- Because whether to make an exception is decided on a case-by-case basis, this leaves employers open to arguments that they have provided exceptions or accommodations on a discriminatory basis. This may also harm morale. For example, a claim could be that all exceptions were made for women and not for men. Employers mandating a vaccine must work with their HR and legal teams in unison to provide as uniform a response as possible in similar situations.
Taking adverse action, such as termination, change of shifts or hours, transfers, or demotions, against an employee who refuses a COVID-19 vaccine can likewise generate potential exposure to wrongful termination claims. (Note, however, that even if vaccines are merely strongly encouraged if an employee refuses to be vaccinated based upon religious belief or disability, employers should take care not to appear punitive if they assign those employees in a way to minimize COVID exposure, such as assigning them to times when the business is slow. Again, this might be considered an adverse employment action).
Accordingly, business owners should consider whether it is necessary to mandate the vaccine, even if they are legally entitled to do so. Employees should continue to wear masks and follow all other COVID-related workplace safety rules – regardless of vaccination – for the foreseeable future, in any case, say the experts until we achieve “herd immunity” in our area.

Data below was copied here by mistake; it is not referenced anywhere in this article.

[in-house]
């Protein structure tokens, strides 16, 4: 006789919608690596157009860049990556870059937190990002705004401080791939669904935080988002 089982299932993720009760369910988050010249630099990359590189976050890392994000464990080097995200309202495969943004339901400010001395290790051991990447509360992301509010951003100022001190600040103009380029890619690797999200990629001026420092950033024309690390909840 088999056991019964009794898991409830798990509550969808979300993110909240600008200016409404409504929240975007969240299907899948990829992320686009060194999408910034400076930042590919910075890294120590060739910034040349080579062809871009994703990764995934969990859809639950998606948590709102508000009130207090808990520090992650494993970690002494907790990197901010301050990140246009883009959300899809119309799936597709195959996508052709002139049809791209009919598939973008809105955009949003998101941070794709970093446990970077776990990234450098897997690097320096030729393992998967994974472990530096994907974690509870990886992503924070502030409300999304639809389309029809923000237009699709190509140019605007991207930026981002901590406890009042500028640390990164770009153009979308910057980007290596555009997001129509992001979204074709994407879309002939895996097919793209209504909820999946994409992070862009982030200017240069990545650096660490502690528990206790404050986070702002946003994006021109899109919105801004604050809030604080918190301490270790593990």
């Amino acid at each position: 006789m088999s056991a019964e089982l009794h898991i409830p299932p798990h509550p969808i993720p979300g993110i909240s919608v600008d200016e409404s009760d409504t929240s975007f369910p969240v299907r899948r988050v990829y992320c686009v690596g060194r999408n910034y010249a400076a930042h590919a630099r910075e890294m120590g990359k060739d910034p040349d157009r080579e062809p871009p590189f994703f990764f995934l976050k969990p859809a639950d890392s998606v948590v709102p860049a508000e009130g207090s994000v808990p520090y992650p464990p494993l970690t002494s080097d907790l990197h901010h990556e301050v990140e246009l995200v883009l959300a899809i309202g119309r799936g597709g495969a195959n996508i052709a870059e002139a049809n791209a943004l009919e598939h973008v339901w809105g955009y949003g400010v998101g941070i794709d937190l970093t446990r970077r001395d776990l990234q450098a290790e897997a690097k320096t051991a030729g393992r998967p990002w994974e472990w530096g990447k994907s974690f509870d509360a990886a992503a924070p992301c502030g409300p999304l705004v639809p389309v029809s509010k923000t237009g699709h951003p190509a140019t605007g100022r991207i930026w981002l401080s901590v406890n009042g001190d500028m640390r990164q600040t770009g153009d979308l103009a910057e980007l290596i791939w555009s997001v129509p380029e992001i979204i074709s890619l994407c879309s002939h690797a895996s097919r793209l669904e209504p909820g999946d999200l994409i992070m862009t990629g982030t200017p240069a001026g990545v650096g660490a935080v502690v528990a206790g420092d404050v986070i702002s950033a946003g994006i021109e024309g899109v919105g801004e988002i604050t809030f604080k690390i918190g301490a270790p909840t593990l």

ABOUT KATHERINE WITHERSPOON FRY
For over 25 years, Katherine has provided her clients with robust representation in matters of employment and related business law. Katherine represents and counsels employers and executives in all facets of the employment relationship, including hiring, termination, discrimination, non-competition, Fair Labor Standards Act matters, issues regarding Family and Medical Leave and other leaves, whistleblowers’ complaints, and regulatory matters. As a litigator, she is well aware of the nuances of law necessary to draft effective restrictive covenants, severance agreements, and employment contracts. Along with her over 250 colleagues, she represents companies and non-profit organizations of all sizes. She has defended companies under investigation by both U.S. and state Departments of Labor and handled multiple matters before the EEOC.